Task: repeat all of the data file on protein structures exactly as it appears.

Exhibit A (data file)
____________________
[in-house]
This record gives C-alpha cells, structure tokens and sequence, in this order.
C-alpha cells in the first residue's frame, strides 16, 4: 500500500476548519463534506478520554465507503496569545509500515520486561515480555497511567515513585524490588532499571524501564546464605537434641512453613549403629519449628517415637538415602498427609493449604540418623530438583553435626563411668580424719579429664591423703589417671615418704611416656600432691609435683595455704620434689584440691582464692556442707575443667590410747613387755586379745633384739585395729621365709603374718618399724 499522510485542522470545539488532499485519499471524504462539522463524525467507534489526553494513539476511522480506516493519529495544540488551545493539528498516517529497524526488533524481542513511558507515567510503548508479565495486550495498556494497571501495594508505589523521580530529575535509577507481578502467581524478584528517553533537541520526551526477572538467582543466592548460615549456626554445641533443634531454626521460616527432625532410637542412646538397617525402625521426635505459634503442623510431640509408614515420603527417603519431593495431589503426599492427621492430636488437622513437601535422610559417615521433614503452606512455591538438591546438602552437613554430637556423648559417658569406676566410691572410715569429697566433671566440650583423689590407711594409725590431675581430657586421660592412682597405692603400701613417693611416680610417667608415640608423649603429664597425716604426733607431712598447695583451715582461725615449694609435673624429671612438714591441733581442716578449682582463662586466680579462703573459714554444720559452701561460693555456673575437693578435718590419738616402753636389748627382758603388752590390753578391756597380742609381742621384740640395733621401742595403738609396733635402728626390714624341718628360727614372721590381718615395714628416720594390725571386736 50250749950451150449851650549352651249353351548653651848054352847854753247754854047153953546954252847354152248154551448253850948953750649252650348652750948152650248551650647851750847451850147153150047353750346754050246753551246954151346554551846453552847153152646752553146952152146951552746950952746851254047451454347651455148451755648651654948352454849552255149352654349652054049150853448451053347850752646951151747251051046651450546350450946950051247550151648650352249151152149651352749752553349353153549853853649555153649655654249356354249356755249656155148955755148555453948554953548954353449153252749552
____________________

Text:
[in-house]
This record gives C-alpha cells, structure tokens and sequence, in this order.
C-alpha cells in the first residue's frame, strides 16, 4: 500500500476548519463534506478520554465507503496569545509500515520486561515480555497511567515513585524490588532499571524501564546464605537434641512453613549403629519449628517415637538415602498427609493449604540418623530438583553435626563411668580424719579429664591423703589417671615418704611416656600432691609435683595455704620434689584440691582464692556442707575443667590410747613387755586379745633384739585395729621365709603374718618399724 499522510485542522470545539488532499485519499471524504462539522463524525467507534489526553494513539476511522480506516493519529495544540488551545493539528498516517529497524526488533524481542513511558507515567510503548508479565495486550495498556494497571501495594508505589523521580530529575535509577507481578502467581524478584528517553533537541520526551526477572538467582543466592548460615549456626554445641533443634531454626521460616527432625532410637542412646538397617525402625521426635505459634503442623510431640509408614515420603527417603519431593495431589503426599492427621492430636488437622513437601535422610559417615521433614503452606512455591538438591546438602552437613554430637556423648559417658569406676566410691572410715569429697566433671566440650583423689590407711594409725590431675581430657586421660592412682597405692603400701613417693611416680610417667608415640608423649603429664597425716604426733607431712598447695583451715582461725615449694609435673624429671612438714591441733581442716578449682582463662586466680579462703573459714554444720559452701561460693555456673575437693578435718590419738616402753636389748627382758603388752590390753578391756597380742609381742621384740640395733621401742595403738609396733635402728626390714624341718628360727614372721590381718615395714628416720594390725571386736 50250749950451150449851650549352651249353351548653651848054352847854753247754854047153953546954252847354152248154551448253850948953750649252650348652750948152650248551650647851750847451850147153150047353750346754050246753551246954151346554551846453552847153152646752553146952152146951552746950952746851254047451454347651455148451755648651654948352454849552255149352654349652054049150853448451053347850752646951151747251051046651450546350450946950051247550151648650352249151152149651352749752553349353153549853853649555153649655654249356354249356755249656155148955755148555453948554953548954353449153252749552